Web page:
"We were looking when we had runners on at what they were going to pitch us, and they basically threw us all off-speed (pitches)," Crisp said. "Coach Lee talked to me and said, ‘Just sit curveball, if he throws a fastball just take it.' Well, he threw first pitch curveball so that's the way it was."

USC scored all of its runs in just two innings, starting off the game with a two-run first to go along with the big fifth inning. USC went a combined 5-of-9 at the plate while drawing five walks in those two innings, while delivering only two hits in the other seven innings.

Tennessee would double their score in the seventh on a mammoth solo home run by Danny Lima, who went 2-for-4 with an RBI. Lima, UT's seventh hitter in the order, combined with the eighth and ninth hitters to go 6-for-12 on the night with both of the team's two RBI. Godwin gave up just two hits to UT's top six batters in the order.

Just when it looked like USC would cruise to a five-run victory, Tennessee made it interesting again in the top of the eighth. A leadoff single by Cody Brown and an error on the normally reliable Wingo at second base gave the Vols runners on first and third with nobody out. After a huge strikeout, Tanner elected to pull the tiring Godwin for Bangs who moved from the DH spot to the mound. After a quick first out, Tennessee right fielder Josh Liles knocked a big chunk out of the USC lead with a three-run jack to center field, making the score 7-5 after eight.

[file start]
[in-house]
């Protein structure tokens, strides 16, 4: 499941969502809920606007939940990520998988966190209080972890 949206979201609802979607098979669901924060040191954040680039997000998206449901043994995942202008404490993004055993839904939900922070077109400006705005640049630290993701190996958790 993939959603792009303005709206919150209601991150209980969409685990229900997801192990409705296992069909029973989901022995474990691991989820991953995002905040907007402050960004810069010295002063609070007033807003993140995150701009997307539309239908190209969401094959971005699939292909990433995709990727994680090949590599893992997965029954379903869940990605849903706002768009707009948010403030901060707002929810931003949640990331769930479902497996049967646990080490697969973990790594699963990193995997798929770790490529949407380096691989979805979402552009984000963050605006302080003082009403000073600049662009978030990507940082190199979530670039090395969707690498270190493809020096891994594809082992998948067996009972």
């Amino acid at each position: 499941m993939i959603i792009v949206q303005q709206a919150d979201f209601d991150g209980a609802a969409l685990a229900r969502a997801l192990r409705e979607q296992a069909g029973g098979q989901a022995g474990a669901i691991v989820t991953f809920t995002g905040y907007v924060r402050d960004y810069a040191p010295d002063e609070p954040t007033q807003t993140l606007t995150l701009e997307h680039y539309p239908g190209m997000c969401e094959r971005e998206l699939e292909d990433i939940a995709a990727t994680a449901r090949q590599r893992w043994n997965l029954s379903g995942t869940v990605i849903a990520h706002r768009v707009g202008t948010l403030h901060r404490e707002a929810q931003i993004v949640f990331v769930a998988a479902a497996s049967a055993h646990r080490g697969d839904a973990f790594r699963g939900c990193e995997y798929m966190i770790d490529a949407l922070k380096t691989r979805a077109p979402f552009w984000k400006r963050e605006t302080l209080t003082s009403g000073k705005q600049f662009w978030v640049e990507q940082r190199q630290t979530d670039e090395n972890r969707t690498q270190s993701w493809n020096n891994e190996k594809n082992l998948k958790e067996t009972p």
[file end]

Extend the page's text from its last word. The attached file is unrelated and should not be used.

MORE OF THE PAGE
Tennessee then refused to go away in the ninth. After leadoff batter P.J. Polk grounded out to Darnell, Bangs surrendered a four-pitch walk to Shawn Griffin bringing the tying runner to the plate in Tennessee's best hitter Kentrail Davis. Coming into the night, Davis had 13 home runs and was hitting .332. With 4,861 fans at Sarge Frye Field holding their collective breathe, Davis hit a towering shot that eventually fell harmlessly into the glove of the right fielder Harley Lail. For the second time in the inning, Bangs then surrendered a four-pitch walk. Tanner brought in left-hander Alex Farotto whose dramatic 2-2 curve ball froze first baseman Jeff Lockwood and brought the crowd to its feet as the strike out gave USC the hard-fought SEC win.

The Gamecocks will now face Tennessee again Saturday in the rubber match of the three-game series at 4 p.m. at Sarge Frye Field. A win over the Vols will guarantee USC a spot in the SEC tournament, whereas a loss would put the Gamecocks' fate in the hands of some other SEC teams.

If South Carolina does lose Saturday, they will have to hope Kentucky beats Ole Miss for the third time this week, which would also send them to the tournament.

"We've got two options. We've got two opportunities to go (to the tournament) now," Tanner said. "But the best thing to do is to come out, play well, and win the game. And that's what we're going to focus on. We know we can control that part of it, so it would be nice to get a win tomorrow and know you're going to continue to play."